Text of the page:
The location of the 2014 convention in the Upper Peninsula of Michigan was appropriate since the region is the birthplace of the NTA. Earl Renshaw, who ran a trap line from his camp in Eckerman in the eastern part of the Upper Peninsula, is credited with starting the organization in 1957. A meeting held at Renshaw’s camp among a small group of trappers that year got the ball rolling. The association was declared operational by January 1, 1959.
It has been about 40 years since the national trappers convention has been held in Michigan’s Upper Peninsula. The convention was in L’anse in 1973. Two years later, the event took place in Marshall, Michigan. Other Michigan conventions were held in Gaylord during 1982 and Midland in 1996.
Thousands of people from all across the United States and Canada attended the most recent trappers convention. All Canadian provinces were represented along with most of the states.
Even if you aren’t interested in trapping, but you are interested in items made from furs such as coats, vests, hats, gloves and other accessories, the trappers convention is a must-see event. Garments made from a variety of furs are available for purchase from vendors. You can even order custom-made items from some of them.
A fashion show is normally a part of each convention. Two fashion shows were put on for attendees at the most recent event in Escanaba. These displays showcased many of the newest ways that furs are being used in the fashion industry.
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Hunters and anglers can usually find plenty of vendors that offer products they are interested in, too. Guns, bows and arrows, fishing tackle, knives, artwork, antlers, books, magazines and much more were available, and one of the sessions in the demo area was even devoted to using predator calls to hunt predators. Another seminar was about “Trapping Road Trips.” Much of the information shared during that session could also be applied to hunting or fishing road trips.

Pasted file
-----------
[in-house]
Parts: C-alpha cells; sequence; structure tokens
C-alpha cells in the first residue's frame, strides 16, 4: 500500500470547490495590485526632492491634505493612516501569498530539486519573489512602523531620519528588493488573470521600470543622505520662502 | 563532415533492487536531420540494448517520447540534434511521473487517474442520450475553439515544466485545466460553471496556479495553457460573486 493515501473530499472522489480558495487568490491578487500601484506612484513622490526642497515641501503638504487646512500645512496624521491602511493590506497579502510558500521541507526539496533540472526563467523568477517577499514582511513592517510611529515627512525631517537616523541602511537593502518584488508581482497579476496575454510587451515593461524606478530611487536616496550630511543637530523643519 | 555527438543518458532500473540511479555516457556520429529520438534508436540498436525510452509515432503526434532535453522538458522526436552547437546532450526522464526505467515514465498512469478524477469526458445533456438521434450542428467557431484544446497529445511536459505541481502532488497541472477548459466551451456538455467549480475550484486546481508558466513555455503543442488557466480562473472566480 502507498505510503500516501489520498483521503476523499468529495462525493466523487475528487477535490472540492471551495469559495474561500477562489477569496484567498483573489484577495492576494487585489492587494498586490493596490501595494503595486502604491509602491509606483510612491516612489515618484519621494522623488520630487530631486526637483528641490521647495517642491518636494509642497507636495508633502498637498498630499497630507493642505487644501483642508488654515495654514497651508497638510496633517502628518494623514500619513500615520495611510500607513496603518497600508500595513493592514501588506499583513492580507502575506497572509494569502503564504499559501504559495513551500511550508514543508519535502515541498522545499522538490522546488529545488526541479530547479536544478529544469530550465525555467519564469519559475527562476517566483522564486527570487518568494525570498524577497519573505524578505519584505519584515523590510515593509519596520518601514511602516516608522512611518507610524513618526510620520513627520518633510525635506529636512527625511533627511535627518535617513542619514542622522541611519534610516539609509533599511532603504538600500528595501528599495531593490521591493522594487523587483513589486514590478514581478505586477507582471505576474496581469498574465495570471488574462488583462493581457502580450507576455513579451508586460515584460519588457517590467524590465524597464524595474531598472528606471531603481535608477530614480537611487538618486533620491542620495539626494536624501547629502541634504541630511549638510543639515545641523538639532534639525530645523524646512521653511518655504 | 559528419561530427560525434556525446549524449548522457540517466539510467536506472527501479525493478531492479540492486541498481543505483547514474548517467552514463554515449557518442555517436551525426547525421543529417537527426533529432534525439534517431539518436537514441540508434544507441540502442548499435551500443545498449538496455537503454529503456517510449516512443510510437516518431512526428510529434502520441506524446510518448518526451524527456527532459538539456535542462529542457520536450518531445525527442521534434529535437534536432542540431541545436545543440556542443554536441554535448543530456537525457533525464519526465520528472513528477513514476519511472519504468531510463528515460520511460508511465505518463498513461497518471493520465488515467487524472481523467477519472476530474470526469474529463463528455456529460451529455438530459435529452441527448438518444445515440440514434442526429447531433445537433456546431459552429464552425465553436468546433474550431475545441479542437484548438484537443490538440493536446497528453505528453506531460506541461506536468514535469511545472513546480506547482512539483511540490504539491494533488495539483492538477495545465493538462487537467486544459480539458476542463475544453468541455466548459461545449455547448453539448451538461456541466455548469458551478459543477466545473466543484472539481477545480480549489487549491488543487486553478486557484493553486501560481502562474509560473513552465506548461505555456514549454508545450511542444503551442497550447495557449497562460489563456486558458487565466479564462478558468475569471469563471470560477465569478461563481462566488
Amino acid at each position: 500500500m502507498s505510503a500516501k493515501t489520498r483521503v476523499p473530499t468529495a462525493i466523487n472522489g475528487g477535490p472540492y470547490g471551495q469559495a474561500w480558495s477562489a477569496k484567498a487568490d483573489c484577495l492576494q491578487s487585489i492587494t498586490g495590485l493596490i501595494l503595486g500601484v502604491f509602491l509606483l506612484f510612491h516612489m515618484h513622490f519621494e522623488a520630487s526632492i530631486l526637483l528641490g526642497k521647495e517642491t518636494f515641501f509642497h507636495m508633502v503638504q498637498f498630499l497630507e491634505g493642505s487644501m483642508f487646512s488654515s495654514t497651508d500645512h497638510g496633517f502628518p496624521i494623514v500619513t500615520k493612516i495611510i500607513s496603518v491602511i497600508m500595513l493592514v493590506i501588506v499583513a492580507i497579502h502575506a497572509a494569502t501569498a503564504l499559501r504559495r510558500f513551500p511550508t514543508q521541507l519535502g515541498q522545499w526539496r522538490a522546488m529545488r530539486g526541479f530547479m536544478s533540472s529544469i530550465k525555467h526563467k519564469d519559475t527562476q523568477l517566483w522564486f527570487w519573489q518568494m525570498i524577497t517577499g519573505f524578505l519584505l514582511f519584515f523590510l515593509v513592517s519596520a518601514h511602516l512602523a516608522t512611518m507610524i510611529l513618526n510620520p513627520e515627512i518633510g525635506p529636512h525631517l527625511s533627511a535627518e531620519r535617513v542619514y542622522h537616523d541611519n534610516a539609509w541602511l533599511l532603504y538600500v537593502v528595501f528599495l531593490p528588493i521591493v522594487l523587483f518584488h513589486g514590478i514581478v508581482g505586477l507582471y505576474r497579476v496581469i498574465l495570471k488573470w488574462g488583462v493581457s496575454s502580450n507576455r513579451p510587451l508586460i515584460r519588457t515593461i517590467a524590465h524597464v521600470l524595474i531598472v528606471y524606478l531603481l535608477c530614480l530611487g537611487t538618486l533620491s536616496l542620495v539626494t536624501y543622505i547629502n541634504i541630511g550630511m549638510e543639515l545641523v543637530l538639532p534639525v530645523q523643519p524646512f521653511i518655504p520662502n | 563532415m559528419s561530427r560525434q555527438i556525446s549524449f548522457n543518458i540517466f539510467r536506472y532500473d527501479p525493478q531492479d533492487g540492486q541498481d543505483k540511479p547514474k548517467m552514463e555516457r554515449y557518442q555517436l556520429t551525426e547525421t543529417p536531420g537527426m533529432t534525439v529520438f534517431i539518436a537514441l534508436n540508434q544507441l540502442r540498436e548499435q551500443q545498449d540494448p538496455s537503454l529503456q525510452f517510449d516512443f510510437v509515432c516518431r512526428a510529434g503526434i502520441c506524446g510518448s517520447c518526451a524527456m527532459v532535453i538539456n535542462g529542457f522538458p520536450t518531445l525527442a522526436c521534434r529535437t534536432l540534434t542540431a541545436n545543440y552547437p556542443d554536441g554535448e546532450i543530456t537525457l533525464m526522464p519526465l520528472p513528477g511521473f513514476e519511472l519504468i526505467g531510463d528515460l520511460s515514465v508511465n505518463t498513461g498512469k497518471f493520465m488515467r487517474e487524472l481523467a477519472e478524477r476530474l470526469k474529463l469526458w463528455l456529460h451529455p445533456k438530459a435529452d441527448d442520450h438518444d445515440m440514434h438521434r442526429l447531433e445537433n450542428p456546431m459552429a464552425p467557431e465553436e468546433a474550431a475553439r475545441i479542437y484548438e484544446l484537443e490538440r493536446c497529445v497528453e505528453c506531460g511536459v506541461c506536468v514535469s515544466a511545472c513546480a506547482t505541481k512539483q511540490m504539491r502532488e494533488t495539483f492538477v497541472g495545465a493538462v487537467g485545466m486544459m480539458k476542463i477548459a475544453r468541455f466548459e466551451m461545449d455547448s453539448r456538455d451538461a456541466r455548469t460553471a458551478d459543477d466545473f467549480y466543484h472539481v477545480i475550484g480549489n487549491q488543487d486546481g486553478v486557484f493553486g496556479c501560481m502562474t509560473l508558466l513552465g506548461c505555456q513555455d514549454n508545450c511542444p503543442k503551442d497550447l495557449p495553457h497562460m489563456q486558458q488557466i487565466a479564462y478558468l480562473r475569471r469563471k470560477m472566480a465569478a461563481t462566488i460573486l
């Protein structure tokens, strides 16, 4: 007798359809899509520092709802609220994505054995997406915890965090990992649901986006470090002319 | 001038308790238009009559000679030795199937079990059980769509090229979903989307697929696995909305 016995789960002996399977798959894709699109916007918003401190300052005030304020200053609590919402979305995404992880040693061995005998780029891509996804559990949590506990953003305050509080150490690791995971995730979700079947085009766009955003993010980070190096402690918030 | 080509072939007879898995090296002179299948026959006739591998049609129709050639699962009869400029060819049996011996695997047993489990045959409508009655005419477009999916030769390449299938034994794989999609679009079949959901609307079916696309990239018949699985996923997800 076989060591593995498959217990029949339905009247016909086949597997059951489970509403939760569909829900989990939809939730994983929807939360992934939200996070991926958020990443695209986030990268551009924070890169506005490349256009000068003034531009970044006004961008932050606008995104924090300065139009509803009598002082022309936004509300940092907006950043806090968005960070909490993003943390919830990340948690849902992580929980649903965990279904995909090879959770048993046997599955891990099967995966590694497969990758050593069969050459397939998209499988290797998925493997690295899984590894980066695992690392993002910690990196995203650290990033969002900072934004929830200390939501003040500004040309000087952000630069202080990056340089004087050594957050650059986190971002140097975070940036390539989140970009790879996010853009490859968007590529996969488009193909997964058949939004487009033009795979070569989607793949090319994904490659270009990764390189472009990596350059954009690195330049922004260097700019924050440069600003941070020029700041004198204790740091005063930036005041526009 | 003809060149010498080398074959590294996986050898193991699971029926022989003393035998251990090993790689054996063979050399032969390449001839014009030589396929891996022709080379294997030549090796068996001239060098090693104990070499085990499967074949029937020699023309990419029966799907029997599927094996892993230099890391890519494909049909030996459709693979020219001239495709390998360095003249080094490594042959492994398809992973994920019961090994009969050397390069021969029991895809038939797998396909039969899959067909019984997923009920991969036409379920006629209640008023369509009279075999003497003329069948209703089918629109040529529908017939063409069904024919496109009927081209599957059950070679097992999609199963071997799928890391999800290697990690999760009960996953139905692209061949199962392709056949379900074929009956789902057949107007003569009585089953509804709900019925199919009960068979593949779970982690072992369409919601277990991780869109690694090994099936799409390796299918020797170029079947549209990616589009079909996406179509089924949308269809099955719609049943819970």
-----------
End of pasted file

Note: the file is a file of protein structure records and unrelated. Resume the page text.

All of the presenters who put on demonstrations were seasoned veterans who have decades of trapping or hunting under their belts, many of whom trap or hunt in a number of states and/or provinces every year with excellent success. One of these demo experts was 80-year-old Johnny Thorpe from New York, who was inducted into the NTA Hall of Fame in 1996. He has been a professional trapper for 53 years.
Grand Hardware Store
In terms of traps, every type, style and size imaginable were available for purchase. If you’re looking for a huge leg-hold bear trap, for instance, for display purposes at your home, cabin or business, the trappers convention is the perfect place to find one. There were many sizes and styles of the traditional foot-hold traps, body-gripping traps and even dog-proof traps that are popular for catching raccoons. Snares of all types and sizes, including those used for bear, were also available, along with cage traps, some of which were brand-new designs.
Also available were the two major types of stretchers used to dry hides, drags, chains, stakes, trap tags and an endless supply of scents and lures. There were trapping baskets, rubber trapping gloves of all sizes, a variety of digging utensils used for making sets, shifters for shifting sand to cover traps and anything else a trapper could possibly want.
Imagine taking small pieces of various types of habitat where traps might be set for the furbearers that live in North America and consolidating them inside a large building, with bleachers on three sides so spectators can watch and learn how to become better trappers. That’s what the trapping demonstration area was like at the National Trappers Association’s 55th Annual Convention.